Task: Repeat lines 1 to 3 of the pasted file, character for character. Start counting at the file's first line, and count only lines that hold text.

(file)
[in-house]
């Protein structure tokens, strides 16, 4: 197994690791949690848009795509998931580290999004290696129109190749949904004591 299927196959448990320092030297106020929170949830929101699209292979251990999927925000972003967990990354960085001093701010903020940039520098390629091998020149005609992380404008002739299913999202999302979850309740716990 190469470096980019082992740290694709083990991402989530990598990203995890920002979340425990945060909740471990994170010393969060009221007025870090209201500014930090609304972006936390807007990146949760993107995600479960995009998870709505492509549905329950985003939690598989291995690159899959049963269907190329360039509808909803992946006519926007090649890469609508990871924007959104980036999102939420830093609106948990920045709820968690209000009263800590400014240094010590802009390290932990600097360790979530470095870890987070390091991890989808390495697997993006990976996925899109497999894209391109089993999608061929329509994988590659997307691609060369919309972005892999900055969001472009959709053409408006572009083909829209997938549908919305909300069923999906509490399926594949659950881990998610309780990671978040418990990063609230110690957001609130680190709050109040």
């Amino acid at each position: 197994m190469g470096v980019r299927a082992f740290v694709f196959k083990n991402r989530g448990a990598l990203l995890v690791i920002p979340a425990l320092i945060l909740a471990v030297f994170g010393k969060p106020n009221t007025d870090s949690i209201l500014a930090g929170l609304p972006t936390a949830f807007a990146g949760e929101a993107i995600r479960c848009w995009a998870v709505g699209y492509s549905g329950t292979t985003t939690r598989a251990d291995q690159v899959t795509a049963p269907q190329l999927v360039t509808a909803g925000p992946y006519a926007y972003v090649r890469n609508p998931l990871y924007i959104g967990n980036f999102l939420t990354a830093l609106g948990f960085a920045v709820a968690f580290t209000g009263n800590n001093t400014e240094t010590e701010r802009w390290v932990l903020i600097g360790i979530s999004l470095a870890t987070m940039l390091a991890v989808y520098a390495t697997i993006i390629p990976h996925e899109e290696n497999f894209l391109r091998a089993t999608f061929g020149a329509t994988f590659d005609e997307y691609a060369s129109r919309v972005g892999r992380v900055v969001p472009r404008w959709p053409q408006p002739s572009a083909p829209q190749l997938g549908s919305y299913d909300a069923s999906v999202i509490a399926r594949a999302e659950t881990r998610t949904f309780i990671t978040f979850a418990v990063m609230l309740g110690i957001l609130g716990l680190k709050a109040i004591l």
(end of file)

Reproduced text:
[in-house]
């Protein structure tokens, strides 16, 4: 197994690791949690848009795509998931580290999004290696129109190749949904004591 299927196959448990320092030297106020929170949830929101699209292979251990999927925000972003967990990354960085001093701010903020940039520098390629091998020149005609992380404008002739299913999202999302979850309740716990 190469470096980019082992740290694709083990991402989530990598990203995890920002979340425990945060909740471990994170010393969060009221007025870090209201500014930090609304972006936390807007990146949760993107995600479960995009998870709505492509549905329950985003939690598989291995690159899959049963269907190329360039509808909803992946006519926007090649890469609508990871924007959104980036999102939420830093609106948990920045709820968690209000009263800590400014240094010590802009390290932990600097360790979530470095870890987070390091991890989808390495697997993006990976996925899109497999894209391109089993999608061929329509994988590659997307691609060369919309972005892999900055969001472009959709053409408006572009083909829209997938549908919305909300069923999906509490399926594949659950881990998610309780990671978040418990990063609230110690957001609130680190709050109040």
């Amino acid at each position: 197994m190469g470096v980019r299927a082992f740290v694709f196959k083990n991402r989530g448990a990598l990203l995890v690791i920002p979340a425990l320092i945060l909740a471990v030297f994170g010393k969060p106020n009221t007025d870090s949690i209201l500014a930090g929170l609304p972006t936390a949830f807007a990146g949760e929101a993107i995600r479960c848009w995009a998870v709505g699209y492509s549905g329950t292979t985003t939690r598989a251990d291995q690159v899959t795509a049963p269907q190329l999927v360039t509808a909803g925000p992946y006519a926007y972003v090649r890469n609508p998931l990871y924007i959104g967990n980036f999102l939420t990354a830093l609106g948990f960085a920045v709820a968690f580290t209000g009263n800590n001093t400014e240094t010590e701010r802009w390290v932990l903020i600097g360790i979530s999004l470095a870890t987070m940039l390091a991890v989808y520098a390495t697997i993006i390629p990976h996925e899109e290696n497999f894209l391109r091998a089993t999608f061929g020149a329509t994988f590659d005609e997307y691609a060369s129109r919309v972005g892999r992380v900055v969001p472009r404008w959709p053409q408006p002739s572009a083909p829209q190749l997938g549908s919305y299913d909300a069923s999906v999202i509490a399926r594949a999302e659950t881990r998610t949904f309780i990671t978040f979850a418990v990063m609230l309740g110690i957001l609130g716990l680190k709050a109040i004591l």